12. Rating Summaries To facilitate SUAS comparisons, each Report contains Rating Summaries of results in our 54 Performance Measures in 5 Assessment categories: A1. Law Enforcement; A2. Search and Rescue; A3. Fire Response; A4. Operational Utility; A5. Operation in NAS Above: Sample Rating summary information Performance Measure (PM) Unit, Rating (bar-graph), T & O markers Qual., Quant. Rating Scoring Keys for Qualitative and Quantitative Ratings

  13. RAPS Schedule (Cycle 1)

  14. RAPS Schedule (Cycle 1)

  15. Lessons Learned • No one platform performs well in all scenarios • Fixed-wing aircraft: • Very good in search and rescue (SAR), fire monitoring • Some fixed wing SUAS need operating areas > 200 ft radius • Launch and recovery zones • Deep stall landings affected by winds • Rotary-winged aircraft: • Perform well in crime, accident, and arson scene investigation, and in SWAT • Hover ability is very beneficial • Some systems are relatively quiet, providing stealth, and can “perch” • Up to 50-min endurance was tested/verified – winds are not a limiting factor (flying in winds up to 30 mph) • In winds, maintain commanded flight profiles better than fixed wing aircraft

  16. Lessons Learned, cont’d • Essential capabilities for effective, high-use operations: • Integrated EO and IR sensors on a stabilized, gimbaled platform • SAR aided by ability to switch between two modes to validate Targets of Interest (TOI) • Dual sensors are valuable in urban scenarios where shadows are prevalent • Geo-referenced EO and IR full motion video • Needed for chain of custody and TOI location accuracy • Collision avoidance: • For some systems, the best way to avoid oncoming traffic may be to initiate immediate landing – but climb and descend speeds may not be sufficient to avoid collision • Other findings: • Quiet systems developed by DOD may need audible augmentation during SAR • The fuel cell SUASwe tested is a significant new capability: > 8 hr endurance • Note to potential users: It requires > 12 min for warm-up prior to launch

  17. Future Outlook • 2012 • Range selection; advocacy • Define program scope and set key partnerships • RFI; Test Plan; contracting • Stand up: • Processes to work with manufacturers, create and disseminate reports • Liaison to DHS privacy working group • Conduct 19 flight test weeks • Analyze and disseminate results from Cycle 1 testing • New RFI; new Test Plan • Expanded test scope (goals): • Fire/HAZMAT/disaster, SAR response • Specialized SUAS sensors • Larger, more complex operational scenarios • Counter-spoofing and anti-jamming capabilities • Airworthiness • Severe storm response pilot • RAMPS new start: Maritime testing, USCG RDC-led collaboration • Transition Plan for future funding and management structure Cycle 1, FY2012-14 Cycle 2, FY2015-16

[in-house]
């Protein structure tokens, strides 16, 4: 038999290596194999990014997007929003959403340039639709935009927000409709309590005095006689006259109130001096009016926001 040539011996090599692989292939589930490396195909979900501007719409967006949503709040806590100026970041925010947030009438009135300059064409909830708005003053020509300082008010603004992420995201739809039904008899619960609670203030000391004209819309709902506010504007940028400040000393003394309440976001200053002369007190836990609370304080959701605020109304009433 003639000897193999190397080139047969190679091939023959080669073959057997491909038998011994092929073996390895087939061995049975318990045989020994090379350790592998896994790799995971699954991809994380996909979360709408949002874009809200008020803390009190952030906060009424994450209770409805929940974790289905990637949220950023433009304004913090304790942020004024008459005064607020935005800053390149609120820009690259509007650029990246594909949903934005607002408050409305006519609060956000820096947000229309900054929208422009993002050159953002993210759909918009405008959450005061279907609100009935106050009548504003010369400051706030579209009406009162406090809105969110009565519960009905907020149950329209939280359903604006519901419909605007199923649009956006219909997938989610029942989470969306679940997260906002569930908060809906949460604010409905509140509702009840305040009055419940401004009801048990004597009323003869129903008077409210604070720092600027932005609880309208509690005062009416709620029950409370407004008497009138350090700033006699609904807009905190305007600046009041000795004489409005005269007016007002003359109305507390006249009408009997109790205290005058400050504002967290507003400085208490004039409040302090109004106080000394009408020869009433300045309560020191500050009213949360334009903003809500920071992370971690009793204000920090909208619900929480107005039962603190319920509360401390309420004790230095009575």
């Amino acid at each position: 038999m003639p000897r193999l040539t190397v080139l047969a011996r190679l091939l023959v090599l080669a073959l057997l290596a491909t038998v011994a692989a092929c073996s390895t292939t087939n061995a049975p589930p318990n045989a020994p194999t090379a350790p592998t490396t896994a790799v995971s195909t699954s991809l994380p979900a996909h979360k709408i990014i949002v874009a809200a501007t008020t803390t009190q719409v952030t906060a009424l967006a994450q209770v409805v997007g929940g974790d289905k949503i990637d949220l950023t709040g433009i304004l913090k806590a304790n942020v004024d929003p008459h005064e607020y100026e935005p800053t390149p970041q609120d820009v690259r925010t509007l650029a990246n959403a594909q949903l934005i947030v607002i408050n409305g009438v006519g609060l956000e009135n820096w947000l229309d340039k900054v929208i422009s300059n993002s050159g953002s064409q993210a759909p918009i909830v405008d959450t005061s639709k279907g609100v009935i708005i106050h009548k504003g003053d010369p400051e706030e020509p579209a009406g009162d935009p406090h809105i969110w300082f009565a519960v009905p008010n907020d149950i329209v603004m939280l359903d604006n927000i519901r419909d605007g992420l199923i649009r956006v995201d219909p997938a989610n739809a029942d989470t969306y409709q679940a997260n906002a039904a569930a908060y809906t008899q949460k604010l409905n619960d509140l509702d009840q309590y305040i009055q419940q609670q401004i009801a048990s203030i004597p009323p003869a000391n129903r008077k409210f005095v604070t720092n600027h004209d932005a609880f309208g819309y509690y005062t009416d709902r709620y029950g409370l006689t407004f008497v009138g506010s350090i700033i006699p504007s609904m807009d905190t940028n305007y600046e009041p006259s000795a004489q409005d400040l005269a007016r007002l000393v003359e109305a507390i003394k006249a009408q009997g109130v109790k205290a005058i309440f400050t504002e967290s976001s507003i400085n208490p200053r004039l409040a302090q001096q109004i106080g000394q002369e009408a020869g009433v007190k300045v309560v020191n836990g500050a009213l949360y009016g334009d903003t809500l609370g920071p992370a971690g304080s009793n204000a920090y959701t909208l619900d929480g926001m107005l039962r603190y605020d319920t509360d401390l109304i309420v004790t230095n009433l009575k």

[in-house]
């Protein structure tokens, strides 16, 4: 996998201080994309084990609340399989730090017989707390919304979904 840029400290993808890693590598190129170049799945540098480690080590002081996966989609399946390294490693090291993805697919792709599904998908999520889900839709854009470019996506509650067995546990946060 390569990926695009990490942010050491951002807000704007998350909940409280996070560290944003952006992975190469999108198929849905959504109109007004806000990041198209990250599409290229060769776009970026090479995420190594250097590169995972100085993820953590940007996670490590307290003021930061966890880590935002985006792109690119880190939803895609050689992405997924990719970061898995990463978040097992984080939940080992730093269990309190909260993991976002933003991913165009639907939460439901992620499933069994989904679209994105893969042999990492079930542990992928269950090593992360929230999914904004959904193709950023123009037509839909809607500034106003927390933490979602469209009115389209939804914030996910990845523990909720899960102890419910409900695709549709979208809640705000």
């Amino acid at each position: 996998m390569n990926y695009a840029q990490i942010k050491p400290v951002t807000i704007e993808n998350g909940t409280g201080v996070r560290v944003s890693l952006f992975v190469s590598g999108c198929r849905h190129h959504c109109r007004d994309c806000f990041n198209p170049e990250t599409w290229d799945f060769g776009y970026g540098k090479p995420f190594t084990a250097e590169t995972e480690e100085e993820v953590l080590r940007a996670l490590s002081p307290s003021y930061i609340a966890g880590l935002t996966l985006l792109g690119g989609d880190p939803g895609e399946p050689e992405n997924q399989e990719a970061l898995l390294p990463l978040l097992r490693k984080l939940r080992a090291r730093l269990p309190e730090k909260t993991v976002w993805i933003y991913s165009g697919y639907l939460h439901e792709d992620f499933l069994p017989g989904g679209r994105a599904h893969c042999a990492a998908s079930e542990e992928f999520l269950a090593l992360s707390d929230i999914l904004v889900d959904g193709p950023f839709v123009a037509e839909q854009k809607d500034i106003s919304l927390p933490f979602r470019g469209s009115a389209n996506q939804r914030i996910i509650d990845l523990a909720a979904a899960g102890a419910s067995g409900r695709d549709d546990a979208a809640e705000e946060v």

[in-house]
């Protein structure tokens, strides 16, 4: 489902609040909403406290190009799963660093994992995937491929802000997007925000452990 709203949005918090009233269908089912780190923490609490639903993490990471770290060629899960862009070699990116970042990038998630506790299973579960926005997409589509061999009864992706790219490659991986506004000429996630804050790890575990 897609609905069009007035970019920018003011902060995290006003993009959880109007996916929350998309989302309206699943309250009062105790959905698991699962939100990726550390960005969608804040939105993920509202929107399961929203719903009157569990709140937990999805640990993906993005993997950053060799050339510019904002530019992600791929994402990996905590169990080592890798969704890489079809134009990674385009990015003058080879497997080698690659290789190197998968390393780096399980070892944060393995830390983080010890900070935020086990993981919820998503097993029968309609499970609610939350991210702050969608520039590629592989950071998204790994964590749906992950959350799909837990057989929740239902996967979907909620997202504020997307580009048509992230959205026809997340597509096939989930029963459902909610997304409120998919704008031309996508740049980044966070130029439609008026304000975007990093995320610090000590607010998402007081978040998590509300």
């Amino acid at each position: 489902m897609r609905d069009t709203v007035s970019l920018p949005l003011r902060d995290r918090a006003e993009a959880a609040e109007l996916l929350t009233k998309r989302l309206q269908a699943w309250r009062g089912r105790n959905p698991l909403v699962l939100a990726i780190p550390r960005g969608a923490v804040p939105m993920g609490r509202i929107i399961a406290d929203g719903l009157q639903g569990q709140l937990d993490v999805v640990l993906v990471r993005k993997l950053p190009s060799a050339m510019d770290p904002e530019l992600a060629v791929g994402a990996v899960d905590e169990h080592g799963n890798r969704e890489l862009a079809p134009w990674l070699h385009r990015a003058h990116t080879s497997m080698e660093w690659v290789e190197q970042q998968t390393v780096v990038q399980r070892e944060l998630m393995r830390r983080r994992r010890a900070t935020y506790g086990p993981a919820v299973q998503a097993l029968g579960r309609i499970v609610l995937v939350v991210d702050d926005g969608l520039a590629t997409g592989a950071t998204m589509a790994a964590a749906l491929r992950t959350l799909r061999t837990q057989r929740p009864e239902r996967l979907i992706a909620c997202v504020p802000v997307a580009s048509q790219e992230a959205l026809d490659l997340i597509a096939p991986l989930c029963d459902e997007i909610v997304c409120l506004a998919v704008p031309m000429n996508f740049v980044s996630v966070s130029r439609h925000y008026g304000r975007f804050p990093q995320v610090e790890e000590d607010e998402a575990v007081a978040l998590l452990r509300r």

18. Project Office, Web Links RAPS Project Support Officer: • Mr. Kevin Spence: (202) 254-2235 RAPS and related Web Links: • http://www.firstresponder.govis a public-access DHS S&T website • Government employees and government-sponsored stakeholders interested in RAPS may request access to the RAPS Test Reports via, which is the gateway to access S&T’s First Responder Communities of Practicesite,, which is the gateway to the RAPS Community of Practicesite. Access is controlled by DHS S&T and the RAPS Program Manager. • RAPS Request for information (RFI), released September 24, 2012: • RAPS Privacy Impact Assessment (PIA), approved Nov. 16, 2012, was the first such document addressing unmanned aircraft ever published – anywhere in the world:

  19. SUAS Performance Goals